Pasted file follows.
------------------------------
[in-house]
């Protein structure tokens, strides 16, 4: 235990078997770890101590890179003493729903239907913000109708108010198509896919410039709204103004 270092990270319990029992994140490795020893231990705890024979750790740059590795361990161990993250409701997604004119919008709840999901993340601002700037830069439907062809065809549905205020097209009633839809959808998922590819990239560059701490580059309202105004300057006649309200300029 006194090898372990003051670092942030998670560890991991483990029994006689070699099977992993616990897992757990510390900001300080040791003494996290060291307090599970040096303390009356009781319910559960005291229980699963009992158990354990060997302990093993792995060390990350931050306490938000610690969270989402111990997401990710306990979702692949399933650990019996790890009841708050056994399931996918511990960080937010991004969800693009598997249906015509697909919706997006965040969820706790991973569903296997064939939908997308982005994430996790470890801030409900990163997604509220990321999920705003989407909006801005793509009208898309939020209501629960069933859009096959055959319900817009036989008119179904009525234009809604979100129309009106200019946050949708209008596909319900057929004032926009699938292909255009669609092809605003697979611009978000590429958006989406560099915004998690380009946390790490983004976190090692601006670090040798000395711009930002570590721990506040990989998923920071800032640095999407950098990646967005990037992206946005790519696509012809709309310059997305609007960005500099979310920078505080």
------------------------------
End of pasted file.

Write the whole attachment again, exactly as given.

[in-house]
């Protein structure tokens, strides 16, 4: 235990078997770890101590890179003493729903239907913000109708108010198509896919410039709204103004 270092990270319990029992994140490795020893231990705890024979750790740059590795361990161990993250409701997604004119919008709840999901993340601002700037830069439907062809065809549905205020097209009633839809959808998922590819990239560059701490580059309202105004300057006649309200300029 006194090898372990003051670092942030998670560890991991483990029994006689070699099977992993616990897992757990510390900001300080040791003494996290060291307090599970040096303390009356009781319910559960005291229980699963009992158990354990060997302990093993792995060390990350931050306490938000610690969270989402111990997401990710306990979702692949399933650990019996790890009841708050056994399931996918511990960080937010991004969800693009598997249906015509697909919706997006965040969820706790991973569903296997064939939908997308982005994430996790470890801030409900990163997604509220990321999920705003989407909006801005793509009208898309939020209501629960069933859009096959055959319900817009036989008119179904009525234009809604979100129309009106200019946050949708209008596909319900057929004032926009699938292909255009669609092809605003697979611009978000590429958006989406560099915004998690380009946390790490983004976190090692601006670090040798000395711009930002570590721990506040990989998923920071800032640095999407950098990646967005990037992206946005790519696509012809709309310059997305609007960005500099979310920078505080």